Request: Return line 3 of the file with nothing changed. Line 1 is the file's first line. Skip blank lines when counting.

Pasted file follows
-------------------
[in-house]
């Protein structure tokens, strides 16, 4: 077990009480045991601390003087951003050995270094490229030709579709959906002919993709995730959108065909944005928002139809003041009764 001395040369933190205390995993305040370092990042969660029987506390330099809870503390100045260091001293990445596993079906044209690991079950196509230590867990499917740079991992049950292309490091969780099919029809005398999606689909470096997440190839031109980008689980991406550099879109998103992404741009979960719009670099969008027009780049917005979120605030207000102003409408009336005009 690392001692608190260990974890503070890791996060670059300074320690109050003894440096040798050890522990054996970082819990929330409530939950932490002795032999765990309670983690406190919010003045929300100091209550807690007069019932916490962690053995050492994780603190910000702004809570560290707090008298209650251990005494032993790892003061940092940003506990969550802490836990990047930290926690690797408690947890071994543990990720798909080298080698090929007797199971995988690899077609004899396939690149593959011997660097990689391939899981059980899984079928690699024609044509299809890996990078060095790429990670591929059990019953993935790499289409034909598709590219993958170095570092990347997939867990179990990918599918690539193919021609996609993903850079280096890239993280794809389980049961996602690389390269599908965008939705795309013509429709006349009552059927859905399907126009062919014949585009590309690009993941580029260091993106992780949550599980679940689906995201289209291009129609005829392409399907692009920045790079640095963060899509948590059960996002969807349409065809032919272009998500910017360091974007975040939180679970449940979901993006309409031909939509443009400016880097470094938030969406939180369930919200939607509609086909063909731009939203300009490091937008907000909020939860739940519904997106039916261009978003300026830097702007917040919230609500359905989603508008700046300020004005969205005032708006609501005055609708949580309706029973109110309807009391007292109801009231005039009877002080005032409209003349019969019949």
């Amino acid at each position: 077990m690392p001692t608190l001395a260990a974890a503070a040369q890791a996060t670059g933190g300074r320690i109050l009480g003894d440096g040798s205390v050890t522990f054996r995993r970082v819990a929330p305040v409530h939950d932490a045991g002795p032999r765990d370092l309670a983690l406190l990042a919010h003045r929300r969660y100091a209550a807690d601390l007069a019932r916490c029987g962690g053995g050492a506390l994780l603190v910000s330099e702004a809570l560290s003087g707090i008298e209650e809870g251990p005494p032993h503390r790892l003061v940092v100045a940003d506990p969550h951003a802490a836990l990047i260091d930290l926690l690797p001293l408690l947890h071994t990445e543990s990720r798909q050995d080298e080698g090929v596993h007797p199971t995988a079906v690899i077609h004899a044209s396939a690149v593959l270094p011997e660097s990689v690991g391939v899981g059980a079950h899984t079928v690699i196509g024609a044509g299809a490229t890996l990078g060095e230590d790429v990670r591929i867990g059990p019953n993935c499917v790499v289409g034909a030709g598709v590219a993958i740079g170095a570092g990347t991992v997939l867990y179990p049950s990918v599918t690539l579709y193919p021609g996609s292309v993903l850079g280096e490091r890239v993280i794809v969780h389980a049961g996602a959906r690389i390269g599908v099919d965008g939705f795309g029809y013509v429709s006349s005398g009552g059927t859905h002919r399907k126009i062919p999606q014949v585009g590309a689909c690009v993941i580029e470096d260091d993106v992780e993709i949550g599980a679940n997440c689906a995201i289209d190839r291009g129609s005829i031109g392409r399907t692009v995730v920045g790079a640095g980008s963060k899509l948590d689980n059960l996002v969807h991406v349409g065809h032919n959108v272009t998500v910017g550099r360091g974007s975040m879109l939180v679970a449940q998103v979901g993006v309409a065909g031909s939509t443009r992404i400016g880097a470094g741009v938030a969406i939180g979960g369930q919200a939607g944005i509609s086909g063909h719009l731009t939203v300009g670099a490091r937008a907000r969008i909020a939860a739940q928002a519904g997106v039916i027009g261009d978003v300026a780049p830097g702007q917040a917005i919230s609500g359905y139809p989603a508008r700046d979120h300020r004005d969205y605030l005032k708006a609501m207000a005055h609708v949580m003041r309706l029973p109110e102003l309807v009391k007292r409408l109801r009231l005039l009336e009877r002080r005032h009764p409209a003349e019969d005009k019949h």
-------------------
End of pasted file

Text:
């Amino acid at each position: 077990m690392p001692t608190l001395a260990a974890a503070a040369q890791a996060t670059g933190g300074r320690i109050l009480g003894d440096g040798s205390v050890t522990f054996r995993r970082v819990a929330p305040v409530h939950d932490a045991g002795p032999r765990d370092l309670a983690l406190l990042a919010h003045r929300r969660y100091a209550a807690d601390l007069a019932r916490c029987g962690g053995g050492a506390l994780l603190v910000s330099e702004a809570l560290s003087g707090i008298e209650e809870g251990p005494p032993h503390r790892l003061v940092v100045a940003d506990p969550h951003a802490a836990l990047i260091d930290l926690l690797p001293l408690l947890h071994t990445e543990s990720r798909q050995d080298e080698g090929v596993h007797p199971t995988a079906v690899i077609h004899a044209s396939a690149v593959l270094p011997e660097s990689v690991g391939v899981g059980a079950h899984t079928v690699i196509g024609a044509g299809a490229t890996l990078g060095e230590d790429v990670r591929i867990g059990p019953n993935c499917v790499v289409g034909a030709g598709v590219a993958i740079g170095a570092g990347t991992v997939l867990y179990p049950s990918v599918t690539l579709y193919p021609g996609s292309v993903l850079g280096e490091r890239v993280i794809v969780h389980a049961g996602a959906r690389i390269g599908v099919d965008g939705f795309g029809y013509v429709s006349s005398g009552g059927t859905h002919r399907k126009i062919p999606q014949v585009g590309a689909c690009v993941i580029e470096d260091d993106v992780e993709i949550g599980a679940n997440c689906a995201i289209d190839r291009g129609s005829i031109g392409r399907t692009v995730v920045g790079a640095g980008s963060k899509l948590d689980n059960l996002v969807h991406v349409g065809h032919n959108v272009t998500v910017g550099r360091g974007s975040m879109l939180v679970a449940q998103v979901g993006v309409a065909g031909s939509t443009r992404i400016g880097a470094g741009v938030a969406i939180g979960g369930q919200a939607g944005i509609s086909g063909h719009l731009t939203v300009g670099a490091r937008a907000r969008i909020a939860a739940q928002a519904g997106v039916i027009g261009d978003v300026a780049p830097g702007q917040a917005i919230s609500g359905y139809p989603a508008r700046d979120h300020r004005d969205y605030l005032k708006a609501m207000a005055h609708v949580m003041r309706l029973p109110e102003l309807v009391k007292r409408l109801r009231l005039l009336e009877r002080r005032h009764p409209a003349e019969d005009k019949h």